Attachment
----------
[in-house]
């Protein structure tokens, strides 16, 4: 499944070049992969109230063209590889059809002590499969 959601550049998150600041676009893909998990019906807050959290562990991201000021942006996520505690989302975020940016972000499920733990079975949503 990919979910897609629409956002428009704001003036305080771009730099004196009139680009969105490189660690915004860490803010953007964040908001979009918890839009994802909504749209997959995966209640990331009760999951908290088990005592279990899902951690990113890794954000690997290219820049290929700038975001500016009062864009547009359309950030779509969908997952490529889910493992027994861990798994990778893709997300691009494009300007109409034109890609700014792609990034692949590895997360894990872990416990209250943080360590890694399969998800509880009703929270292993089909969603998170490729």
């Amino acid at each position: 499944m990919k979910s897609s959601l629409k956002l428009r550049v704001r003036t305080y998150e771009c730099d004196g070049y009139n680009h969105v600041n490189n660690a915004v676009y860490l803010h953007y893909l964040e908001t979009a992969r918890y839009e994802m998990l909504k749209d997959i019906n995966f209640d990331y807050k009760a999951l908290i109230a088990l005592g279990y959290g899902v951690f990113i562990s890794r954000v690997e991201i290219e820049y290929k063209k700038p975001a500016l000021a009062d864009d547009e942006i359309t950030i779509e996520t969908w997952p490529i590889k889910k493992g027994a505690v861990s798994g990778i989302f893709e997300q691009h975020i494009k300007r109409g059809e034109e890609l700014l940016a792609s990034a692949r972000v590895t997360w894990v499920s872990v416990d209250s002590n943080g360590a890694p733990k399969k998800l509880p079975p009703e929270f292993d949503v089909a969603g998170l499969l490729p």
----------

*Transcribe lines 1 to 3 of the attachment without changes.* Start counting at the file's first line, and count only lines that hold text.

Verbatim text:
[in-house]
């Protein structure tokens, strides 16, 4: 499944070049992969109230063209590889059809002590499969 959601550049998150600041676009893909998990019906807050959290562990991201000021942006996520505690989302975020940016972000499920733990079975949503 990919979910897609629409956002428009704001003036305080771009730099004196009139680009969105490189660690915004860490803010953007964040908001979009918890839009994802909504749209997959995966209640990331009760999951908290088990005592279990899902951690990113890794954000690997290219820049290929700038975001500016009062864009547009359309950030779509969908997952490529889910493992027994861990798994990778893709997300691009494009300007109409034109890609700014792609990034692949590895997360894990872990416990209250943080360590890694399969998800509880009703929270292993089909969603998170490729």
């Amino acid at each position: 499944m990919k979910s897609s959601l629409k956002l428009r550049v704001r003036t305080y998150e771009c730099d004196g070049y009139n680009h969105v600041n490189n660690a915004v676009y860490l803010h953007y893909l964040e908001t979009a992969r918890y839009e994802m998990l909504k749209d997959i019906n995966f209640d990331y807050k009760a999951l908290i109230a088990l005592g279990y959290g899902v951690f990113i562990s890794r954000v690997e991201i290219e820049y290929k063209k700038p975001a500016l000021a009062d864009d547009e942006i359309t950030i779509e996520t969908w997952p490529i590889k889910k493992g027994a505690v861990s798994g990778i989302f893709e997300q691009h975020i494009k300007r109409g059809e034109e890609l700014l940016a792609s990034a692949r972000v590895t997360w894990v499920s872990v416990d209250s002590n943080g360590a890694p733990k399969k998800l509880p079975p009703e929270f292993d949503v089909a969603g998170l499969l490729p």